Although Pope Francis’ face appearing on the cover of the magazine’s latest edition is “a sign of the attention that the news of Pope Francis draws in different environments,” Fr. Lombardi emphasized that the rest of the article falls short of serious journalism.
“Unfortunately the same article disqualifies itself, falling into the usual mistake of superficial journalism, which in order to highlight the positive aspects of Pope Francis, thinks it should describe in a negative way the pontificate of Pope Benedict,” the spokesman explained in his Jan. 29 statement.
In the Jan. 28 article “Pope Francis: The Times They Are A-Changin,’” author Mark Binelli refers to the pontificate of retired pontiff Benedict XVI as “disastrous,” and even insults his appearance, stating that his looks resemble “a staunch traditionalist who looked like he should be wearing a striped shirt with knife-fingered gloves and menacing teenagers in their nightmares.”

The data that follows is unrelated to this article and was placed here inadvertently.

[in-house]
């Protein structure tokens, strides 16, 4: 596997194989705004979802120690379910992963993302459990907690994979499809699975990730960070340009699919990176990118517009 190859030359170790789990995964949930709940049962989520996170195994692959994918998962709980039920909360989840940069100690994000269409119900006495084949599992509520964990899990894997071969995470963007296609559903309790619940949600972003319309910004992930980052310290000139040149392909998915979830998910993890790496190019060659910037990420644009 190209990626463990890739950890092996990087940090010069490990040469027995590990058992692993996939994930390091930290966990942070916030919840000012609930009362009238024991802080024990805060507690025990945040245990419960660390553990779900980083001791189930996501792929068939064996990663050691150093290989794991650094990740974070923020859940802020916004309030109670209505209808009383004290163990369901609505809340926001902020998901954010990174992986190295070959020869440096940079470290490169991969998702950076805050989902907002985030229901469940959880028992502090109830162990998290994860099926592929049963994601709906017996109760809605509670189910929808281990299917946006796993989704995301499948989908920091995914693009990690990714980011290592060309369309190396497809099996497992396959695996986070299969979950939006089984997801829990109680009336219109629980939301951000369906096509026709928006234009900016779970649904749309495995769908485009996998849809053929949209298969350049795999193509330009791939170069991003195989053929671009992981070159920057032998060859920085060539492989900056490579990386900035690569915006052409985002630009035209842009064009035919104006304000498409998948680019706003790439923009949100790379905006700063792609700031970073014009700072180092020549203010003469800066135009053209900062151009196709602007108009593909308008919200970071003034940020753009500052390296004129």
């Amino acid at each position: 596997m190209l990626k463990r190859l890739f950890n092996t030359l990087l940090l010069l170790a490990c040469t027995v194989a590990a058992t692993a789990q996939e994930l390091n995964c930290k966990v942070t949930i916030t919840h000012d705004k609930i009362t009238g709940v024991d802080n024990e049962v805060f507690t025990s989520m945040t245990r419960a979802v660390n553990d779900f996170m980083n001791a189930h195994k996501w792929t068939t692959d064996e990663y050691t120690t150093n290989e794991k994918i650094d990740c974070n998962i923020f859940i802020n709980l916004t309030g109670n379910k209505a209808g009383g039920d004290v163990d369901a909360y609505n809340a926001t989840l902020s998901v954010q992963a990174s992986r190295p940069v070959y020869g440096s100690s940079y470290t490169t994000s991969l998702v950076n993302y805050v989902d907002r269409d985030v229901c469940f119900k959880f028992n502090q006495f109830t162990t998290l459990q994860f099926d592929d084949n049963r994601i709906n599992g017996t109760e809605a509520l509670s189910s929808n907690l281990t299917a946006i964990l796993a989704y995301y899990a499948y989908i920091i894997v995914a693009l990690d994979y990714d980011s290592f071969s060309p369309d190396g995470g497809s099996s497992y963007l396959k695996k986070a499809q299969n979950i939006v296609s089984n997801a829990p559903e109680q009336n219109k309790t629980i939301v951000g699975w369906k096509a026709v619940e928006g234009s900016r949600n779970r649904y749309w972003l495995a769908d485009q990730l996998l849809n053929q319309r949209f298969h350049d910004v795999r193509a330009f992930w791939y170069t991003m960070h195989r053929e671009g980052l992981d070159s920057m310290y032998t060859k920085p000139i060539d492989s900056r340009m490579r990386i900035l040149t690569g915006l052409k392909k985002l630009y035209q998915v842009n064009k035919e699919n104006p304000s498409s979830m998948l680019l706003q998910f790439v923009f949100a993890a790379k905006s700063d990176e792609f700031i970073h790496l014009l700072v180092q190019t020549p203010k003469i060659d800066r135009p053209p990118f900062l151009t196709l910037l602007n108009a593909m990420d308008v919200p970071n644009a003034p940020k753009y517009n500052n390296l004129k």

Referring to the harsh criticism of Benedict’s appearance, character and even insults to his writings that are left without explanation in the 7,000 word piece, Fr. Lombardi noted that Binelli’s critique is done with “a surprising crudeness.”
“What a pity,” the spokesman lamented, “this is not the way to do a good service even to Pope Francis, who knows very well what the Church owes to his predecessor.”
Rolling Stone magazine was founded in 1967, and is a bi-weekly publication that gives particular attention to politics and popular culture. The magazine’s editors were also heavily criticized last year when the cover depicted the prime suspect in the Boston marathon bombings.
Despite Fr. Lombardi’s strong rebukes of the article’s journalistic quality, there has been no response from the magazine’s editors.
Vatican spokesman Fr. Federico Lombardi has strongly criticized the tone of “crudeness” directed to Benedict XVI in a recent article published in the “Rolling Stone” magazine on Pope Francis.
Benedict XVI, Pope Francis, Journalists